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Open AccessArticle

Statistical Inference on the Canadian Middle Class

1
Department of Economics and CIREQ, McGill University, Montréal, QC H3A 2T7, Canada
2
AMSE-GREQAM, 5 Boulevard Maurice Bourdet, CS 50498, CEDEX 01, 13205 Marseille, France
Econometrics 2018, 6(1), 14; https://doi.org/10.3390/econometrics6010014
Received: 25 December 2017 / Revised: 2 February 2018 / Accepted: 8 March 2018 / Published: 13 March 2018
(This article belongs to the Special Issue Econometrics and Income Inequality)
Conventional wisdom says that the middle classes in many developed countries have recently suffered losses, in terms of both the share of the total population belonging to the middle class, and also their share in total income. Here, distribution-free methods are developed for inference on these shares, by means of deriving expressions for their asymptotic variances of sample estimates, and the covariance of the estimates. Asymptotic inference can be undertaken based on asymptotic normality. Bootstrap inference can be expected to be more reliable, and appropriate bootstrap procedures are proposed. As an illustration, samples of individual earnings drawn from Canadian census data are used to test various hypotheses about the middle-class shares, and confidence intervals for them are computed. It is found that, for the earlier censuses, sample sizes are large enough for asymptotic and bootstrap inference to be almost identical, but that, in the twenty-first century, the bootstrap fails on account of a strange phenomenon whereby many presumably different incomes in the data are rounded to one and the same value. Another difference between the centuries is the appearance of heavy right-hand tails in the income distributions of both men and women. View Full-Text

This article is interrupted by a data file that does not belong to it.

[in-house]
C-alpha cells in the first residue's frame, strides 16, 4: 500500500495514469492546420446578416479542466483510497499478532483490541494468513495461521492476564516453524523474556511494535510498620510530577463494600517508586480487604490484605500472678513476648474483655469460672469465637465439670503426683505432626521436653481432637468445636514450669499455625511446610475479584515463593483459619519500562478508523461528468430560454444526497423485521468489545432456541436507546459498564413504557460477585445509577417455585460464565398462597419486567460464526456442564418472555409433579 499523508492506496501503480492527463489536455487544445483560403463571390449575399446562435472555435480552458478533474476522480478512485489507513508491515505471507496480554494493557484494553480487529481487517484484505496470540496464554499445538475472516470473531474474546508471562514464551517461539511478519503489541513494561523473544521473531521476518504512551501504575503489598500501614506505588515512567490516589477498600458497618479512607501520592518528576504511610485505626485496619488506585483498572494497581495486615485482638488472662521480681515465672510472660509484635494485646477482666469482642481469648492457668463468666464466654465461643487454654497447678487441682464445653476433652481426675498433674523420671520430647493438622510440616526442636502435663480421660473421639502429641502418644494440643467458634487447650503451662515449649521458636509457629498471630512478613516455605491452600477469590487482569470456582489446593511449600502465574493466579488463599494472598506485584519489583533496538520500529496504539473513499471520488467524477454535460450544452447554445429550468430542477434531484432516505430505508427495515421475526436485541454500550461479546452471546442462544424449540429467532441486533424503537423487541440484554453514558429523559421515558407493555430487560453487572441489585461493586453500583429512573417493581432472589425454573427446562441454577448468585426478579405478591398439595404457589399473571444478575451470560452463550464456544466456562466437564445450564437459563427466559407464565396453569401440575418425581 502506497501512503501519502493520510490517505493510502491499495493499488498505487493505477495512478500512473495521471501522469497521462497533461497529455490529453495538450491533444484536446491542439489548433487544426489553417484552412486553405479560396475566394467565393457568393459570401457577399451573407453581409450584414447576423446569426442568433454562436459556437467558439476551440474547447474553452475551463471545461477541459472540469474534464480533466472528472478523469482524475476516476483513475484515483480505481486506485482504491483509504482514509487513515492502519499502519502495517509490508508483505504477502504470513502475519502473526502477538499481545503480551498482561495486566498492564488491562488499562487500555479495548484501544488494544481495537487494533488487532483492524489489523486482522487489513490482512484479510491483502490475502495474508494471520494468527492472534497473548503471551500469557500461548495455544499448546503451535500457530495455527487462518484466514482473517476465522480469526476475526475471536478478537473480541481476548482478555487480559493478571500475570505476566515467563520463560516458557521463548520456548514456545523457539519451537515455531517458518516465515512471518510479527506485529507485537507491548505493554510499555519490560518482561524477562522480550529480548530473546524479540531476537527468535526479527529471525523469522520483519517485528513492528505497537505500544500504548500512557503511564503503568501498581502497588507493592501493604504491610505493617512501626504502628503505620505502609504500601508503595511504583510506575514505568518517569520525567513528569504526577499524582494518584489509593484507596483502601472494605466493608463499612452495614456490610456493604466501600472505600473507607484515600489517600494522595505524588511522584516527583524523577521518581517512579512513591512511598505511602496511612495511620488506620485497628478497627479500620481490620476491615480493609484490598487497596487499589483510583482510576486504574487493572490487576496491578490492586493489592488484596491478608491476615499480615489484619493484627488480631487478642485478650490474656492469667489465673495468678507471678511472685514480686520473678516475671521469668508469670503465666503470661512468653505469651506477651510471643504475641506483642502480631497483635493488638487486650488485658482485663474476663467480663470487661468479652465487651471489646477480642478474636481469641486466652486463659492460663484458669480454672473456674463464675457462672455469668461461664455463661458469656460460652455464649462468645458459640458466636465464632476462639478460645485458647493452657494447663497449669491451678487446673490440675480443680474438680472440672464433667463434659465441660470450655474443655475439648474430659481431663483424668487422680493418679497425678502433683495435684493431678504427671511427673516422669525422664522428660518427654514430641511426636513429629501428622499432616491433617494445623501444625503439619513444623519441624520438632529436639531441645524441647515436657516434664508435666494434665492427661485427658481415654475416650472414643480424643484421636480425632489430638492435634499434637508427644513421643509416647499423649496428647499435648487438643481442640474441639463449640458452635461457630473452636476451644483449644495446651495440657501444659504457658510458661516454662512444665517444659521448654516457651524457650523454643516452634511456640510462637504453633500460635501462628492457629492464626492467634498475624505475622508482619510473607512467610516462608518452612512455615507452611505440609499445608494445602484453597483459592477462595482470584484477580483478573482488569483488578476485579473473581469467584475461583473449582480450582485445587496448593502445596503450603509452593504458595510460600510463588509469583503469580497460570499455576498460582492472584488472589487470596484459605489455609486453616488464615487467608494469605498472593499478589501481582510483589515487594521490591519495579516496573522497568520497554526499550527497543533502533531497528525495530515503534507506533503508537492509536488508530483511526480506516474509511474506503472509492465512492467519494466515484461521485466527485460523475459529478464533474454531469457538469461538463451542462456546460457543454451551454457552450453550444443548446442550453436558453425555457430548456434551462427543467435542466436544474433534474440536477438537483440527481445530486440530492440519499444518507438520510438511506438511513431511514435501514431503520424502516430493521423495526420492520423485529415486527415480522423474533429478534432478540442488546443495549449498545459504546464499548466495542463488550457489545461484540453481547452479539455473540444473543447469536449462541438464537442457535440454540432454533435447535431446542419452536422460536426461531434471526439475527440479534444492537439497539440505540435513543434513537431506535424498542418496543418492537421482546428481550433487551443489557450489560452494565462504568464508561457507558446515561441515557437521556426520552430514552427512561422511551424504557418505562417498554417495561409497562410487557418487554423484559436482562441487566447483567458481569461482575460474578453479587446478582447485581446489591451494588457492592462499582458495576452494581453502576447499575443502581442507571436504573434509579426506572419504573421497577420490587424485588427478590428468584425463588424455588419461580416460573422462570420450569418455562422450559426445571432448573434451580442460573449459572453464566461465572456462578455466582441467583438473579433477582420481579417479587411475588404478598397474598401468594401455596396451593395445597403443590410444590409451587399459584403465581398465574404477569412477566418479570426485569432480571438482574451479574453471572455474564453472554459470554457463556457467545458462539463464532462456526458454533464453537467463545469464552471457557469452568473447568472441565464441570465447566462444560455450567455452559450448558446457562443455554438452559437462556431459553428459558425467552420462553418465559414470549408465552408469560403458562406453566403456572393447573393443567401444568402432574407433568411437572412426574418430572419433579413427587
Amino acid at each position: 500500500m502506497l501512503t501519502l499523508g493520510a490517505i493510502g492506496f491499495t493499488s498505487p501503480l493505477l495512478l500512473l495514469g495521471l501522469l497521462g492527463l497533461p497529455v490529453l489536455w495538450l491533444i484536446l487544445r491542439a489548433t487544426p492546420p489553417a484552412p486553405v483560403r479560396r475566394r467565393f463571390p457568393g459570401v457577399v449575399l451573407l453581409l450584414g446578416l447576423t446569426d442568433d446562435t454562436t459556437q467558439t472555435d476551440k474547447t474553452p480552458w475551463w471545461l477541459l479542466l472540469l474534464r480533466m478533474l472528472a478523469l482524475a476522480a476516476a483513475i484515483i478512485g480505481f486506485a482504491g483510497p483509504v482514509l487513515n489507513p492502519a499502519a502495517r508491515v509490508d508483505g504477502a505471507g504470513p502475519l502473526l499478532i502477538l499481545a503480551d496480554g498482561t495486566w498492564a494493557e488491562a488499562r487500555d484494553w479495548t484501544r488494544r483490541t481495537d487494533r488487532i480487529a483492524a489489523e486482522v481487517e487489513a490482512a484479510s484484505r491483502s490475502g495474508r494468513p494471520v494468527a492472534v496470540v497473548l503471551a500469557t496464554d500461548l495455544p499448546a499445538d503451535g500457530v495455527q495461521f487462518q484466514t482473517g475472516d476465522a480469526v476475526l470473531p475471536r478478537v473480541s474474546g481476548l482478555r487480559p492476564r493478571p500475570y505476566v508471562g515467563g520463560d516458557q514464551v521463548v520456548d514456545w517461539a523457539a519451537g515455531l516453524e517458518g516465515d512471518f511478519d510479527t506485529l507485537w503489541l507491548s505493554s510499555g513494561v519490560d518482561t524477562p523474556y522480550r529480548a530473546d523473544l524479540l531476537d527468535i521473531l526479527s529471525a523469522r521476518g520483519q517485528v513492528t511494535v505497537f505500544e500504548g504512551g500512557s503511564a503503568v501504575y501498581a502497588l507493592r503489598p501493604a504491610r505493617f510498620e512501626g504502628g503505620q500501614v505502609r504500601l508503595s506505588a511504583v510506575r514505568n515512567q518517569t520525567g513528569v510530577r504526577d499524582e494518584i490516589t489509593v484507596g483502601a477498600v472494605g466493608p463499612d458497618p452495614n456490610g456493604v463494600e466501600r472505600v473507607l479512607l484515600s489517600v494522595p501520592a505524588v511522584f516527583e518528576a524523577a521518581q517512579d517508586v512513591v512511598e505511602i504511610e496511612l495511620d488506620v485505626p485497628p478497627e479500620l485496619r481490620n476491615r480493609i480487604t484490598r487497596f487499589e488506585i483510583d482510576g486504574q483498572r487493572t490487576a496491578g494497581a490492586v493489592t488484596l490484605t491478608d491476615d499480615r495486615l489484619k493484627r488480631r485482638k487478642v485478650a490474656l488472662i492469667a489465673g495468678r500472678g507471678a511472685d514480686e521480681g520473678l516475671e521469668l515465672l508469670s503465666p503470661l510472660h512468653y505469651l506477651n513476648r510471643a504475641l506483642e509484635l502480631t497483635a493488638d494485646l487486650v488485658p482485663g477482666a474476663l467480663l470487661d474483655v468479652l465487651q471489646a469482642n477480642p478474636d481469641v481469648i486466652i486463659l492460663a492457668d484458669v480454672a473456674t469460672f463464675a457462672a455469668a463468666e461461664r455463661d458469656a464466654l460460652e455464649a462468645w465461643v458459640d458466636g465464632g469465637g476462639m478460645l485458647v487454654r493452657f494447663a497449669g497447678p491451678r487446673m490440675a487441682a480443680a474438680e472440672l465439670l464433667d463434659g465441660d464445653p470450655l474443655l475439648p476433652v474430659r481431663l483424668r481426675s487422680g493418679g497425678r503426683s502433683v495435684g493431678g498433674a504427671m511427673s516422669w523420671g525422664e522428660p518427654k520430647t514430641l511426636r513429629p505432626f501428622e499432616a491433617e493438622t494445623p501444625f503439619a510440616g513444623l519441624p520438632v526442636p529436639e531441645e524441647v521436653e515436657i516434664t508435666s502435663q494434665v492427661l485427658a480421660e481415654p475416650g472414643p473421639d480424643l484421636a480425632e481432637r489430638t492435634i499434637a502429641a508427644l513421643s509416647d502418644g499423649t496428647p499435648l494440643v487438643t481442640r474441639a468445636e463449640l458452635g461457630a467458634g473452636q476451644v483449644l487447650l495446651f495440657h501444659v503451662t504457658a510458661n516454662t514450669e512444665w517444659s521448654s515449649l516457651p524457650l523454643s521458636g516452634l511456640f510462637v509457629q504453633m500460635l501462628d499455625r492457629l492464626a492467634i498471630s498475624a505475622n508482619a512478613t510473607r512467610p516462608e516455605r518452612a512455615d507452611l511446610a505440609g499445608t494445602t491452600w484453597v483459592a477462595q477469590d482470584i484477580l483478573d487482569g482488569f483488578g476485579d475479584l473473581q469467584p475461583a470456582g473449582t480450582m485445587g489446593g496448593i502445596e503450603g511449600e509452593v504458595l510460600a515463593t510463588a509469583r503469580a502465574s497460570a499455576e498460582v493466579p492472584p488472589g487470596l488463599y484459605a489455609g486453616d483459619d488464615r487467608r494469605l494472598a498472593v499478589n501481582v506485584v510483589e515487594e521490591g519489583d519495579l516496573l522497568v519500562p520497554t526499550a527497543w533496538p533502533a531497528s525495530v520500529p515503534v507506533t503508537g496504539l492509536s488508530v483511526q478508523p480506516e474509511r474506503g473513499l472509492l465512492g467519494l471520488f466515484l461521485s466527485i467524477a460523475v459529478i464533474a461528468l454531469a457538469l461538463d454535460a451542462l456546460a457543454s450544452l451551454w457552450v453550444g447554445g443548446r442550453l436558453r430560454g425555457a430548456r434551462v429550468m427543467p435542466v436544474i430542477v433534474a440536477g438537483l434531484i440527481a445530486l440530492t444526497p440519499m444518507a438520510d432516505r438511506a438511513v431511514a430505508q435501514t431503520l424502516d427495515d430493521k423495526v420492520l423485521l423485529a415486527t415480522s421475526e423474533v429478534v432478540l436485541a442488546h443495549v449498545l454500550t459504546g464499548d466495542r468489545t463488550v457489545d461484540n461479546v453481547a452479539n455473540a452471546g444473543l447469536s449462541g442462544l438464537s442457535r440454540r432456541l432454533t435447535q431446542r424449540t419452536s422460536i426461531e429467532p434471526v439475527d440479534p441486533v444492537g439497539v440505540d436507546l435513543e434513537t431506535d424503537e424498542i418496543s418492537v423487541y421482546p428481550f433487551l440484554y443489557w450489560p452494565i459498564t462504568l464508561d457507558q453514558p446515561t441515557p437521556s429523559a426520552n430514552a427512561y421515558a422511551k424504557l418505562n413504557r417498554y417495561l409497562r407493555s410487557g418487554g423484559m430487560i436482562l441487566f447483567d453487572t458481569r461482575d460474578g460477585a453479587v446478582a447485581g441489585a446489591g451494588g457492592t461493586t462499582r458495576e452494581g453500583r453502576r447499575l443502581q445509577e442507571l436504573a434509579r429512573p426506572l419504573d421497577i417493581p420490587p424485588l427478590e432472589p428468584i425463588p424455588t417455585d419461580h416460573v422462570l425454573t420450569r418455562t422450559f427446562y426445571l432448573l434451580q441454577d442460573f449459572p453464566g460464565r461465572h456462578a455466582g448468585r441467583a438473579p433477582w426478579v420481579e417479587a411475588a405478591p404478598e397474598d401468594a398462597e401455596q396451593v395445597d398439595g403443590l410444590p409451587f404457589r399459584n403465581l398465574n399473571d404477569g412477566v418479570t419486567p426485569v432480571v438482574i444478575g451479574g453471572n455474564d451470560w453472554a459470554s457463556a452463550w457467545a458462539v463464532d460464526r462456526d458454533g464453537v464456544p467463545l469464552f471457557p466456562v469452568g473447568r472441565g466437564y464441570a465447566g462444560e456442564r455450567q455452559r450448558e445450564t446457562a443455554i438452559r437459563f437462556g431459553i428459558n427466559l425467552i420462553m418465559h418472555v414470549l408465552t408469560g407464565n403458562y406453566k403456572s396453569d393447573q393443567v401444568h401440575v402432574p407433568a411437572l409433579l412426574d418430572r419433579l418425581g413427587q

Keywords: middle class; Canada; bootstrap middle class; Canada; bootstrap
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Davidson, R. Statistical Inference on the Canadian Middle Class. Econometrics 2018, 6, 14.

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